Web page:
Terps end nonconference schedule with win over IUPUI

Maryland's Dez Wells drives to the basket against IUPUI's Donovan Gibbs (right) in the first half.
Maryland's Dez Wells drives to the basket against IUPUI's Donovan Gibbs (right) in the first half. (Kenneth K. Lam, Baltimore Sun)


-- The five players Maryland coach Mark Turgeon puts on the floor to open games haven’t always overwhelmed opponents this season. Rather, it’s been the reinforcements — the steady stream of Terps parading to the scorer’s table to check in when the starters falter.


Turgeon liberally used his bench — one of Maryland’s deepest in years — in an 81-63, New Year’s Day victory over IUPUI to wrap up the Terps’ nonconference schedule. It was Maryland’s 12th straight victory — the team’s longest win streak since 2002.

It was a game in which nearly all of Maryland highlights came from reserves. Turgeon didn’t hesitate to pull out his starters en masse — the equivalent of a line change in hockey — and insert new Terps into the fray.

Maryland’s reserves outscored IUPUI’s bench 43-2.

With the Terps (12-1) trailing 14-3 — and the announced crowd of 8,971 no doubt beginning to wonder what was wrong with the home team — the mass substitutions began. Backups Seth Allen, Shaquille Cleare, Jake Layman and James Padgett all entered the game, and the team’s fortunes began to change.

“I’m really pleased with our depth,” said Turgeon, who also expressed frustration that “we weren’t ready to play” when the game began.

“Lots of guys down 14-3 would be afraid to put in a bunch of freshmen,” Turgeon said. “Our depth is going to help us.”

Maryland’s record is its best entering conference play since 1998-99, when it opened the season 13-1. The Terps begin their Atlantic Coast Conference schedule at home against Virginia Tech on Saturday.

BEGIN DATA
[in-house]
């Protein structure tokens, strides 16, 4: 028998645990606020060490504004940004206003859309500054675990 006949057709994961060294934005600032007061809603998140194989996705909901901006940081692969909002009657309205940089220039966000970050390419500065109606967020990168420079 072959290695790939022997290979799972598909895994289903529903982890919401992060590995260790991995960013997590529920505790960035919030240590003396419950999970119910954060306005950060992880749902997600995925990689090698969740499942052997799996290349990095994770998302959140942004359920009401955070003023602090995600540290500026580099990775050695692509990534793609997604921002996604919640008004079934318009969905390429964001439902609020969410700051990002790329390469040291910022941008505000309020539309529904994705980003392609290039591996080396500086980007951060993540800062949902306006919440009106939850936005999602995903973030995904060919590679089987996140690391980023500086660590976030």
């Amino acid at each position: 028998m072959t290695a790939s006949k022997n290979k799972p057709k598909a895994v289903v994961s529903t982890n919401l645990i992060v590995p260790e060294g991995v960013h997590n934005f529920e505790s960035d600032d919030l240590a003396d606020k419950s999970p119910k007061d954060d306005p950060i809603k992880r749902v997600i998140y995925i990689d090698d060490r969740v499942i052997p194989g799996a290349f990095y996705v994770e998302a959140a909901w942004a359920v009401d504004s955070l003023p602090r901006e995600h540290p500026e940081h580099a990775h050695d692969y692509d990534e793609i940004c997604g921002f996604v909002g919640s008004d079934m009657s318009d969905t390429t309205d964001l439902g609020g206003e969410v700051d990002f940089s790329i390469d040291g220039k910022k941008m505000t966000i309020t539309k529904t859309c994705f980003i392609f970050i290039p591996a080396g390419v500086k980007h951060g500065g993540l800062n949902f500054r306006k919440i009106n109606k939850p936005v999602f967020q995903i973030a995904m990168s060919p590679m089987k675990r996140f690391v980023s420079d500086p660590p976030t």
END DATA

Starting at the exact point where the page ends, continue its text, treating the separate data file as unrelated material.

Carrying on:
Maryland’s depth advantage — 10 players got at least 14 minutes in the game — made it hard for the Jaguars to keep up in a second half in which IUPUI noticeably slowed down. Injury-depleted IUPUI had only six scholarship players available.

IUPUI employed various zones — triangle-and-two, 1-3-1 — against the larger Terps.

“We needed to keep them on their heels,” IUPUI coach Todd Howard said. “And for very big portions of the game — especially the first 18 minutes — they were really on their heels.”

But backup guard Seth Allen, who led Maryland with 13 points on 4-for-6 from the floor, said he could sense that the Terps would have more than the Jaguars could handle at the end.

“They had six guys in the first half ... and we had 10 guys,” Allen said. “You can tell in the end that we can last longer than most teams.”

Logan Aronhalt had 10 points for the Terps, including three 3-pointers. Sean Esposito had 16 for IUPUI.

Allen gave the Terps their first lead of the day, 20-19, on a bank shot with 7:59 remaining in the first half. Maryland’s bench scored 17 of the team’s 20 points.


Turgeon shifted his lineup in the second half, starting Aronhalt, Allen and forward James Padgett. None had started the contest, but the coach said he wanted to reward the players who had performed best in the first half.

Maryland pulled away in the second half behind another reserve — freshman Shaquille Cleare, who scored three straight Terps’ baskets. He finished with eight points.

“He is posting up harder. He is finishing,” Turgeon said of Cleare. “He wasn’t finishing in the beginning of the year. He is getting in better shape and he is more confident.”

Cleare’s third field goal — a putback with 12:42 left — extended Maryland’s lead to 56-43. It became 59-43 on Pe’Shon Howard’s 3-pointer, and the Terps weren’t threatened after that.

Maryland’s defense noticeably improved in the second half.

The Jaguars (6-12) who moved up to Division I in 1997, shot 52 percent and made six 3-pointers in the first half. They scored only 29 points and made three 3-pointers in the second half.

“When playing against teams like IUPUI or Delaware State, you never know what you’re going to get,” said Maryland forward Dez Wells (nine points). “We pulled the win out and that’s all that matters.”


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